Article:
The spell portion of the deck gives you plenty of ways to buy time long enough to get your combo online. Swords to Plowshares is one of the premier removal spells in the format, and the life gain is largely inconsequential since the Knight of the Reliquary can hit for such a massive amount of damage in a single attack that it just doesn’t matter. To help control the opponent’s gameplan and protect our creatures, the deck runs a full set of Force of Will as well as three copies of Daze. Dazing a spell on our own turn can also give you a land drop to trigger Retreat to Coralhelm should you need, which gives the deck even further flexibility. Finally, a set of Brainstorm, a single copy of Sylvan Library and a pair of Jace, the Mind Sculptor give us the ability to dig into our combo pieces and countermagic. These cards are especially powerful given all the ways we have to shuffle the deck, so we never have to run into the dreaded “Brainstorm lock” where we’re forced to draw the less than stellar cards we put back on top.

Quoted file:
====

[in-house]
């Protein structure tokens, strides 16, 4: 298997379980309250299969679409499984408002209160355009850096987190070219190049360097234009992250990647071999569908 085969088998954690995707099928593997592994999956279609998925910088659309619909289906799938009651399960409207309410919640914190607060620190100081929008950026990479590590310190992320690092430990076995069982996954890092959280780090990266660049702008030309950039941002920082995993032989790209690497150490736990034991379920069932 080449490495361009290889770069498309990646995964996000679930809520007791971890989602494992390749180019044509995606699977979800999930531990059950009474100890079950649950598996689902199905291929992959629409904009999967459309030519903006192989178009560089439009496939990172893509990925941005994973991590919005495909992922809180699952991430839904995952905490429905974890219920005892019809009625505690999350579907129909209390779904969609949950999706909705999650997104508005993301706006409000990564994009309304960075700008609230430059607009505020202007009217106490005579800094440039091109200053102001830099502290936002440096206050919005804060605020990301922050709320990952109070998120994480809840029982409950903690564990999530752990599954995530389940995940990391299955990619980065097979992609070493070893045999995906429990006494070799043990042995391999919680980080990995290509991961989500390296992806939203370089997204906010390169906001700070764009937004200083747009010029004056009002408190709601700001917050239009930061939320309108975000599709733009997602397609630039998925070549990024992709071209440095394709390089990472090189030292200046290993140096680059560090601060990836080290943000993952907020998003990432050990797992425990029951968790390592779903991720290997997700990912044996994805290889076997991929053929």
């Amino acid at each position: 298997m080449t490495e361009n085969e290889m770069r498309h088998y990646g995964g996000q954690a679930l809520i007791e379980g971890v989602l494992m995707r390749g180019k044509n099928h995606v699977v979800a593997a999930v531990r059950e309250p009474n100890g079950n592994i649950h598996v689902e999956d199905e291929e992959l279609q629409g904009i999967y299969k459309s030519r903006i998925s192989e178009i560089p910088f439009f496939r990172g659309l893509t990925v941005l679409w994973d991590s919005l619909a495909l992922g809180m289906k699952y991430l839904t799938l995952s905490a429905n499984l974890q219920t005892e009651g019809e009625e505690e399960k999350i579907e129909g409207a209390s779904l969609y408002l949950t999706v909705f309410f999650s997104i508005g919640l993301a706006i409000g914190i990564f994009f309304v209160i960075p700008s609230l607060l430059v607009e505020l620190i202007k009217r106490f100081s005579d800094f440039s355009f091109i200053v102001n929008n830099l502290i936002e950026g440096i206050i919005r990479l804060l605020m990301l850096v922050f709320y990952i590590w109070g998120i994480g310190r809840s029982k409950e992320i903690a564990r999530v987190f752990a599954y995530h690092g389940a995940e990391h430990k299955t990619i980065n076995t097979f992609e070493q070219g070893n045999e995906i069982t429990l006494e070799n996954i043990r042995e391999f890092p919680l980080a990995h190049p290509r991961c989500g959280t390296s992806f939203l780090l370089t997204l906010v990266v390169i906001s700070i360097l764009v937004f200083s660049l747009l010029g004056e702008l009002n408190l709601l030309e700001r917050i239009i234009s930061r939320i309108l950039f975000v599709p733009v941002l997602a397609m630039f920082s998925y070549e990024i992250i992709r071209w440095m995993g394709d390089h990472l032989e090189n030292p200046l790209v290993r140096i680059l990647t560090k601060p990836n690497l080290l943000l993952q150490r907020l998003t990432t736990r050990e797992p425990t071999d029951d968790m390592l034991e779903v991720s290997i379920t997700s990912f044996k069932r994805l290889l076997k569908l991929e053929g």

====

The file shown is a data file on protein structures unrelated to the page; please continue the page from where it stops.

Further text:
The sideboard is a little wonky due to the format being so new, but it has answers for nearly everything you’d expect to see at a large tournament. For example, faster graveyard decks like Dredge and Reanimator can be a problem for this deck, so the sideboard not only has Tormod’s Crypt, but Bojuka Bog and the Crop Rotation to find it as a way to blow out the opponent’s graveyard at instant-speed. As well, a single copy of Scavenging Ooze gives you a tutorable way to interact with the opponent’s graveyard for longer games. For longer matchups like Miracles and Shardless BUG where they are trying to grind you out with overwhelming value, Pithing Needle, Gaddock Teeg, and Council’s Judgment come in as ways to handle or prevent cards like Jace, the Mind Sculptor, Sensei’s Divining Top, and Terminus from allowing them to establish control over the board. Krosan Grip and Qasali Pridemage also help in these matchups since they give you cheap ways to handle Counterbalance and even creatures like Baleful Strix and Shardless Agent.